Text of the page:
What is a SILC group?
The Savings and Internal Lending Communities, known as SILC groups, are self-run savings and lending groups initially created by Catholic Relief Services and funded by the Bill and Melinda Gates Foundation. The Ford Program, in partnership with Uganda Martyrs University (UMU), adopted the program, supporting it in Nnindye Parish in the Mpigi District of Central Uganda.
SILC groups are comprised of 15 to 30 community residents and allow for regular and secure opportunities to save money. Members accumulate savings, portions of which are then made available to individual members in the form of small loans. The governance of each group is independent, following the rules and regulations established by its members.
The SILC groups are almost entirely self-financing, with external support needed only to provide an initial training for group members. Once up and running, the groups themselves pay for a field agent to monitor their activities and support their operation.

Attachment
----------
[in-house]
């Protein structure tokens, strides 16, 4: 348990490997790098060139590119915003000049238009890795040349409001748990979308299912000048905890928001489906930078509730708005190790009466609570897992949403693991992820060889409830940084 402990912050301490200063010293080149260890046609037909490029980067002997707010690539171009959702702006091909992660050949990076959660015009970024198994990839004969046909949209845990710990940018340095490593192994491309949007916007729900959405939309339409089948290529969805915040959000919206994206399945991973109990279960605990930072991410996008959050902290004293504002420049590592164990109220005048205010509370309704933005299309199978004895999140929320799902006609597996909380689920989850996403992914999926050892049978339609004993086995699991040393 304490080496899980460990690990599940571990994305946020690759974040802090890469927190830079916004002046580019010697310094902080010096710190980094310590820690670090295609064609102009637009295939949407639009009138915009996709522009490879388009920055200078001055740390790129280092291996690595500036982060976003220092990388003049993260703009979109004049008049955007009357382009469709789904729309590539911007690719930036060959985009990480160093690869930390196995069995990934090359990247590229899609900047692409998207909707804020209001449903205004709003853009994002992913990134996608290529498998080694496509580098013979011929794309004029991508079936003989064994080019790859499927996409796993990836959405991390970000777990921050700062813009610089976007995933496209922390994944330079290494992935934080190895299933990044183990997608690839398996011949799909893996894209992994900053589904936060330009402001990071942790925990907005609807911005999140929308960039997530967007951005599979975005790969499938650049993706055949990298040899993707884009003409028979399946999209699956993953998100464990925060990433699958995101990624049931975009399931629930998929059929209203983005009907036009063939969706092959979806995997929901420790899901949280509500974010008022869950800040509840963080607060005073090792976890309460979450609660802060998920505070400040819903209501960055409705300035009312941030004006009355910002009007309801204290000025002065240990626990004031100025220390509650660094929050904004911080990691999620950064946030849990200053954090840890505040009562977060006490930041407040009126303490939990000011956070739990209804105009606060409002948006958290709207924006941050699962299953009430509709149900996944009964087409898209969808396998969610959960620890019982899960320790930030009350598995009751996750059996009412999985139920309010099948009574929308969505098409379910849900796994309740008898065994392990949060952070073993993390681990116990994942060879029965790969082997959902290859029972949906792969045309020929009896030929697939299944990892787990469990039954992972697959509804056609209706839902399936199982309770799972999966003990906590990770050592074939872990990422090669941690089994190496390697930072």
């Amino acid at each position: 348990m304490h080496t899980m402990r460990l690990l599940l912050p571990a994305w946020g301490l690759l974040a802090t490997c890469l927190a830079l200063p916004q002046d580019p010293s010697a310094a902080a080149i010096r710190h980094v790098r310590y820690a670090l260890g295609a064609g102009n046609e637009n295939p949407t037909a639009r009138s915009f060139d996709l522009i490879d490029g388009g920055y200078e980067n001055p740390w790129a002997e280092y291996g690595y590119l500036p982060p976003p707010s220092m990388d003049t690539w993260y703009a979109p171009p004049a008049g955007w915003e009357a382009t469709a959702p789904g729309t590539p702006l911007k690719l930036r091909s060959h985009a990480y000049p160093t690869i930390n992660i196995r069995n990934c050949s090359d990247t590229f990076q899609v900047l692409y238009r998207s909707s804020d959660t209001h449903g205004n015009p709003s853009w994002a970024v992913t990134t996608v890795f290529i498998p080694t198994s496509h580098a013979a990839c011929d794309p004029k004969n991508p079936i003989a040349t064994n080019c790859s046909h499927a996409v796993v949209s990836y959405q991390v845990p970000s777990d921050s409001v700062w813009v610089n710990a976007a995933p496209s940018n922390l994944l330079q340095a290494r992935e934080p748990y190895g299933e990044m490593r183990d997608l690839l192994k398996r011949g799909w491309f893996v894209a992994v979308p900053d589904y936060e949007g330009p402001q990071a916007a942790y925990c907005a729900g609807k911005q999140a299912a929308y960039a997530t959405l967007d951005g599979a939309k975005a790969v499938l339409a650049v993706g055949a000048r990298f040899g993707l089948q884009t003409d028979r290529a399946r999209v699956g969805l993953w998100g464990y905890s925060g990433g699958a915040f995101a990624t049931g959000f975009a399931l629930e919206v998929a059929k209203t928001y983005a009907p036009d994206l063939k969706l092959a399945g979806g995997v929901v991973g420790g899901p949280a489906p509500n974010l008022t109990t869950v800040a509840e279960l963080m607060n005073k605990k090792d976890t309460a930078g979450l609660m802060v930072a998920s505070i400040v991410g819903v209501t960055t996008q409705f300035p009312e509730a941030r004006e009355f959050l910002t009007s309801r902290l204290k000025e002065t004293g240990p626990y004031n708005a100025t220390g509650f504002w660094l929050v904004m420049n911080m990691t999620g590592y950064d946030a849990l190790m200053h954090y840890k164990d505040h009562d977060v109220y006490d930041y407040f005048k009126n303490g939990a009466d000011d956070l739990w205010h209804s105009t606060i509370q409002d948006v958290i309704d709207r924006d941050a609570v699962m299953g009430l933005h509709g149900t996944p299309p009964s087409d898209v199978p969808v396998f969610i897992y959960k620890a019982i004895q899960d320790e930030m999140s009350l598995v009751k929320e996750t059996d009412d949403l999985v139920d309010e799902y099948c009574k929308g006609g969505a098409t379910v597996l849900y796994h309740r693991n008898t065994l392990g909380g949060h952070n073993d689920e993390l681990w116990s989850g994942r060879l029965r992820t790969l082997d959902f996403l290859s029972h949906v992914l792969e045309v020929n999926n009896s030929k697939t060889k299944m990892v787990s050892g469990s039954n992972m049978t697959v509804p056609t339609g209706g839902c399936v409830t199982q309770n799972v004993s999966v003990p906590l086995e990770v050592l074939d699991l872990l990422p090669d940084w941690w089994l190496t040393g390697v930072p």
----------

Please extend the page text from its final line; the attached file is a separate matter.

Group members save anywhere from 1000 to 5000 Uganda shillings (or up to $2.00) per week. They are able to meet their financial needs by borrowing from the entire groups collective savings, which they pay back by a previously decided deadline.
Because SILC members borrow directly from one another, the pressure to repay their distributions punctually and in full is significant. These internal lending communities not only build financial strength, but also build trust amongst neighbors while fostering individual growth, entrepreneurship, and financial literacy.
How do SILC groups benefit the community?
Harriet, a member of a Nnindye SILC, borrowed the maximum amount of 400,000 Uganda shillings (about $145) from her group and used the distribution to expand her existing business into a larger and more sustainable enterprise.
According to Harriet, her business selling community staples such as sugar, salt, and soap is slowly expanding and progressing. The next step for her will be to focus on keeping books efficiently.
The Ford Program and Harriets fellow SILC members will continue to collaborate to ensure that her entrepreneurial project continues to successfully grow and meet local needs.
Other SILC group members have borrowed and repaid distributions for a range of reasons, including paying school fees, supporting small-scale agricultural projects, and purchasing resources to ef
fectively care for a sick relative—there are no restrictions limiting the use of their borrowed funds. In the last two years, 964 SILC members have saved nearly 140,000,000 Ugandan shillings, equivalent to approximately $50,000!
—Emily Strickland 15